As far as performance, there are a number of things like Psyco, Pyrex, Numeric, and Weave/SciPy, which can handle performance problems (noting that in most application performance is not a problem). The result is again somewhat eclectic, but pragmatic. There's a wide variety of ways to optimize a Python program, many of which are just normal programming optimization (caching, making a process persistent, lazy loading, etc), as well as Python modules written in C or other compiled languages (potentially aided by things like SWIG, Pyrex, or ctypes)

Re:Is Python still lacking a macro system? (0)

Anonymous Coward | more than 11 years ago | (#6713410)

Ok, I'll bite. I hear so many clames like language X can produce code that's as fast as code written in C.

Can anyone here actually point me to some hard facts that substantiate this claim for any language that's significantly higher-level than C?

And, no, I don't want to see example code that spends 98% of its time in some library functions. I want to see code written natively in a high level language that compiles to something as fast as C.

Anyone?

Re:Is Python still lacking a macro system? (0)

Anonymous Coward | more than 11 years ago | (#6713476)

macro system

No.

No, no, no, no!

Why Login? (-1, Offtopic)

Anonymous Coward | more than 11 years ago | (#6712979)

When you can be an Anonymous Coward?

New processors (0)

Amsterdam Vallon (639622) | more than 11 years ago | (#6712985)

For off, I really enjoy using Python. I find that it's really powerful, but still easy enough to use for those quick coding tasks that I need to write as a Solaris administrator.

I'm wondering this, however -- how will Python be affected in the 64-bit processor realm? Will it need to be modified significantly?

Re:New processors (2, Informative)

Filip Maurits (670377) | more than 11 years ago | (#6713603)

Python already works on 64-bit systems.

Favorite quote (2, Interesting)

henriksh (683138) | more than 11 years ago | (#6712996)

Favorite quote from the interview:
ORN: I sometimes think it's a good job nobody has patented breathing; otherwise we'd all owe them money.


GvR: I guess there was prior art among the reptiles [smiles].
Heh.

This is mine (2, Interesting)

TuringTest (533084) | more than 11 years ago | (#6713083)

ORN: This resonates with your long-held interests in "computer programming for everyone". Don't you think that perhaps "everyone" is too broad, and that there aren't at least some people who will never be capable programming a computer?

GvR: That's a deep philosophical question. I'm optimistic about that in theory.

[...]

Given that I believe everybody can learn to read and write, given the right education and circumstances--obviously if your parents have no money and you're sent to work when you're seven years old, you're not in a very good situation unless you're exceptionally smart--I believe that the same thing would be possible for programming and thinking logically to some extent.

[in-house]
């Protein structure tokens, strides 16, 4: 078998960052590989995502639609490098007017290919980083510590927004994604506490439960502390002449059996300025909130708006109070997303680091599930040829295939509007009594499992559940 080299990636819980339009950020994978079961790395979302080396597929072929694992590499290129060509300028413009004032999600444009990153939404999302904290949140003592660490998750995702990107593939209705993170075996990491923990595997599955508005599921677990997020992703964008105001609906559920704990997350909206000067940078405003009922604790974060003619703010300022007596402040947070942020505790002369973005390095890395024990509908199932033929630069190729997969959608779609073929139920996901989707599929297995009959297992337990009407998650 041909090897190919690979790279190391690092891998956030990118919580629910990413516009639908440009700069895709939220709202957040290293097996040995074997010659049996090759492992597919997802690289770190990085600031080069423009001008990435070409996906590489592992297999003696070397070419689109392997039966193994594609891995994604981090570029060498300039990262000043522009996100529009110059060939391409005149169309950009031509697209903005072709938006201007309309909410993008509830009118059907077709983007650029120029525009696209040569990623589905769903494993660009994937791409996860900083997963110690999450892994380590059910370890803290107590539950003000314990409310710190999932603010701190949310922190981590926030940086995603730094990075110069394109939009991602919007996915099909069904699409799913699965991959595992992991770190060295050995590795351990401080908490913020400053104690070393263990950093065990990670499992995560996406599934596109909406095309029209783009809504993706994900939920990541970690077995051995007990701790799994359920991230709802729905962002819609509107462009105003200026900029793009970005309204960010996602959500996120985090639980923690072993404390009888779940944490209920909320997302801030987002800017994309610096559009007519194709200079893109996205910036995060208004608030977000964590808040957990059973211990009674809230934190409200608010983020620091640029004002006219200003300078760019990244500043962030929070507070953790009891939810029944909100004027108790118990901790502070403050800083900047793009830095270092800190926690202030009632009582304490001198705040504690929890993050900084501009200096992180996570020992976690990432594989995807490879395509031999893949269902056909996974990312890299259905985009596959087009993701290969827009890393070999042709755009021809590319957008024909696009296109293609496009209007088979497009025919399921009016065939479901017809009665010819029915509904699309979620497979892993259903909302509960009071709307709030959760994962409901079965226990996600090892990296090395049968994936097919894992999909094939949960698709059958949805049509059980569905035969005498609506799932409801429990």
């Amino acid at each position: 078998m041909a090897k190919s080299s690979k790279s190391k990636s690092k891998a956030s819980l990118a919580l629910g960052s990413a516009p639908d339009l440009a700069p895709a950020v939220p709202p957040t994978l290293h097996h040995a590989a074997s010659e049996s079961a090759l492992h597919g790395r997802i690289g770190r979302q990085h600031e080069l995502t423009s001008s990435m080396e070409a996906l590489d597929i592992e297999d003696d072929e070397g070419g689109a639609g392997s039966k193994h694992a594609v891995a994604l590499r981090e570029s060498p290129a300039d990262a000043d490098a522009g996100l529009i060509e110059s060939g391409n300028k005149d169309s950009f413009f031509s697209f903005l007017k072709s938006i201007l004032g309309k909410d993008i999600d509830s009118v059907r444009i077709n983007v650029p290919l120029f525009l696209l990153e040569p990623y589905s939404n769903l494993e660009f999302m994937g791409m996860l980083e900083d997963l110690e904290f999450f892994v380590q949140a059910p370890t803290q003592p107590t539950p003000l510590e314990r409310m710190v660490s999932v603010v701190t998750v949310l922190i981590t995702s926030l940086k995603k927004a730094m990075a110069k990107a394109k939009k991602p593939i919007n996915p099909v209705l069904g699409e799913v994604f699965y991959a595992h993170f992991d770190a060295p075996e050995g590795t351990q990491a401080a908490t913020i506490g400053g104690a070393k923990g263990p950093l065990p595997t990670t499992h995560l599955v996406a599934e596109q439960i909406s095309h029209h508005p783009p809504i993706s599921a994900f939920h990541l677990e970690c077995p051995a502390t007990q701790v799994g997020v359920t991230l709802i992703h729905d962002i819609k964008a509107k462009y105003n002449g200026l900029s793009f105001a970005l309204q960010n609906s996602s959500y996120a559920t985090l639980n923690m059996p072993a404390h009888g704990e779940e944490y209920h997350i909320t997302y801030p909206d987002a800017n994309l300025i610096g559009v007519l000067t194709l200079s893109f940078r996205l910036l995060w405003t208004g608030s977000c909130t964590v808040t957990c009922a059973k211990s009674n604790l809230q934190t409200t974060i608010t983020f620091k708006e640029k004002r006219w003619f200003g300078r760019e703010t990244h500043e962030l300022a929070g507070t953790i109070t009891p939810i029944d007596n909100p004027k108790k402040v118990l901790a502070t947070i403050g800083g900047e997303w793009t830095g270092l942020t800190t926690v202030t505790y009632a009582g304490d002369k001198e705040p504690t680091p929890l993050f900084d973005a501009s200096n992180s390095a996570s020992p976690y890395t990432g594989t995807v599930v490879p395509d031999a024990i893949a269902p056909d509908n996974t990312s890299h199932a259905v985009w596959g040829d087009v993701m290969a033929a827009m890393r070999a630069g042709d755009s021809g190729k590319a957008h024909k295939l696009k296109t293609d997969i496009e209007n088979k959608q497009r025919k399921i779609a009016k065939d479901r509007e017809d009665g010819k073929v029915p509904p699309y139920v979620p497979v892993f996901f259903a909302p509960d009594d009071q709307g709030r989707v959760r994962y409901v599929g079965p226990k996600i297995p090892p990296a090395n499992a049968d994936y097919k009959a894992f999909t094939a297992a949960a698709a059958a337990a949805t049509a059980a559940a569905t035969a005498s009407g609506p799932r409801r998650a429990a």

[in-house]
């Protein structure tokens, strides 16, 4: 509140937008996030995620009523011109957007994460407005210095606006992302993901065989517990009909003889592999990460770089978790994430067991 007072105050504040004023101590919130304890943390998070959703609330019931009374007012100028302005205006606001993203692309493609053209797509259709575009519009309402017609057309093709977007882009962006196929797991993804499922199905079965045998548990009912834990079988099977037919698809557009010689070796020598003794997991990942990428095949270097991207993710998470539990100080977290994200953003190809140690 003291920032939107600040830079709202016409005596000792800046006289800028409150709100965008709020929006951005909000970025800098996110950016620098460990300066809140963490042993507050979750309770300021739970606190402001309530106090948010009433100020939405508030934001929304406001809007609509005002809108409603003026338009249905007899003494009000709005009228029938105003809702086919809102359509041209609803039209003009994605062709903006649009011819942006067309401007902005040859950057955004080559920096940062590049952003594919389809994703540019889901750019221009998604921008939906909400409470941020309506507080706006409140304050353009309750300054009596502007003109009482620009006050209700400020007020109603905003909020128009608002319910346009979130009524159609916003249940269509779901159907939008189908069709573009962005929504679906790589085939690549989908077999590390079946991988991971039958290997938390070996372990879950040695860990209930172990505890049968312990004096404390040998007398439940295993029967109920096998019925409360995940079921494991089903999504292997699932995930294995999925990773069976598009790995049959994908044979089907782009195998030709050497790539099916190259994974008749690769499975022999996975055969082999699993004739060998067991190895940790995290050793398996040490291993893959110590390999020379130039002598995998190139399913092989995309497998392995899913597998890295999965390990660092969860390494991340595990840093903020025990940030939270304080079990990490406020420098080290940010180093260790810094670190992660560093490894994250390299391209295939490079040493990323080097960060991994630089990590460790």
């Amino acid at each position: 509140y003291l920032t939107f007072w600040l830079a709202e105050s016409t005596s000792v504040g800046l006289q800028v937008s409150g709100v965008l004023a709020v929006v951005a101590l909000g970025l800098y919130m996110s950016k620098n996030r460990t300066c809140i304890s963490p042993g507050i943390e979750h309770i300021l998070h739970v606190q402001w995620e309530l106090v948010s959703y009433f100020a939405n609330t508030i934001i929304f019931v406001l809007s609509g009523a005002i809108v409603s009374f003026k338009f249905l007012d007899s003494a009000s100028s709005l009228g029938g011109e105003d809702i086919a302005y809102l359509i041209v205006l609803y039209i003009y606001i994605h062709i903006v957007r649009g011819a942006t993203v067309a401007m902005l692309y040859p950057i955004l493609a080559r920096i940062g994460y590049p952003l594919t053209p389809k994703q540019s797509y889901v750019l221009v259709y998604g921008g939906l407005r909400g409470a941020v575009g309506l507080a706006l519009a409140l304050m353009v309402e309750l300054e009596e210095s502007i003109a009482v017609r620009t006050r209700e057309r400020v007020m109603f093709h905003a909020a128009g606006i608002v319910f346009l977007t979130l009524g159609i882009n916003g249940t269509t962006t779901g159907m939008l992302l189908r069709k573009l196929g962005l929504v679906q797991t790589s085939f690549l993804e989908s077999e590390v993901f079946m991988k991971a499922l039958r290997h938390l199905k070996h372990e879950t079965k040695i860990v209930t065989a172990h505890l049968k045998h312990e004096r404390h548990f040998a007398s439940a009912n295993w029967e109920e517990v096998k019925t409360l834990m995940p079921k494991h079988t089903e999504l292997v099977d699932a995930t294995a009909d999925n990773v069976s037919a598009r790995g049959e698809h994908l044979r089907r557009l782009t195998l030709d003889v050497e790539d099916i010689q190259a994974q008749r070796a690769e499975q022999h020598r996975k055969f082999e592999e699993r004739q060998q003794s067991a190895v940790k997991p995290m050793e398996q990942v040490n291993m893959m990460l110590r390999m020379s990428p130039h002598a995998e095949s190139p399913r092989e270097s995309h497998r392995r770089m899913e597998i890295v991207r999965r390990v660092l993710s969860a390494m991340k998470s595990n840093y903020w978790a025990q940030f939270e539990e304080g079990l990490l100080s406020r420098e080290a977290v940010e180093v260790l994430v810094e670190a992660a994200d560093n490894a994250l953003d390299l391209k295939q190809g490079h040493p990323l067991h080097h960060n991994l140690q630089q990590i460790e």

Ive heard rumours (-1, Flamebait)

Anonymous Coward | more than 11 years ago | (#6712998)

That the next version of python will no longer need white space and tabs? Is this true, ifitisthenIwoulduseitinaflash.

Python is great. (4, Informative)

metatruk (315048) | more than 11 years ago | (#6713001)

As a CS major, the intro CS classes at my school recently switched from teaching Java to Python. The class is designed to teach the fundamentals of computer science and computer pogramming. Python is extremely easy to learn, and quite powerful. We used the free text How to Think Like a Computer Scientist [ibiblio.org] as the course textbook. I recommend this text to anyone interested in learning Python as a first programming language.

What's there to discuss. (-1, Flamebait)

Anonymous Coward | more than 11 years ago | (#6713014)

That was just some guy chatting vaguely about his friends, dancing and nothing in particular. What the fuck man is slashdot a teen mag for homos that dream of having sex with Linus and Guido and ESR?

ORGY (-1, Troll)

Anonymous Coward | more than 11 years ago | (#6713073)

> .. having sex with Linus and Guido and ESR?
Yeah baby yeah that is .. free group sex !!

YAPLWDN (-1, Troll)

Anonymous Coward | more than 11 years ago | (#6713031)


from the Yet Another Programming Language We Don't Need department

but re-inventing the wheel is what we programmers do best right ? thats why we have 500mb word processors and 30mb text editors that require more processing power than a 1990's supercomputer to run.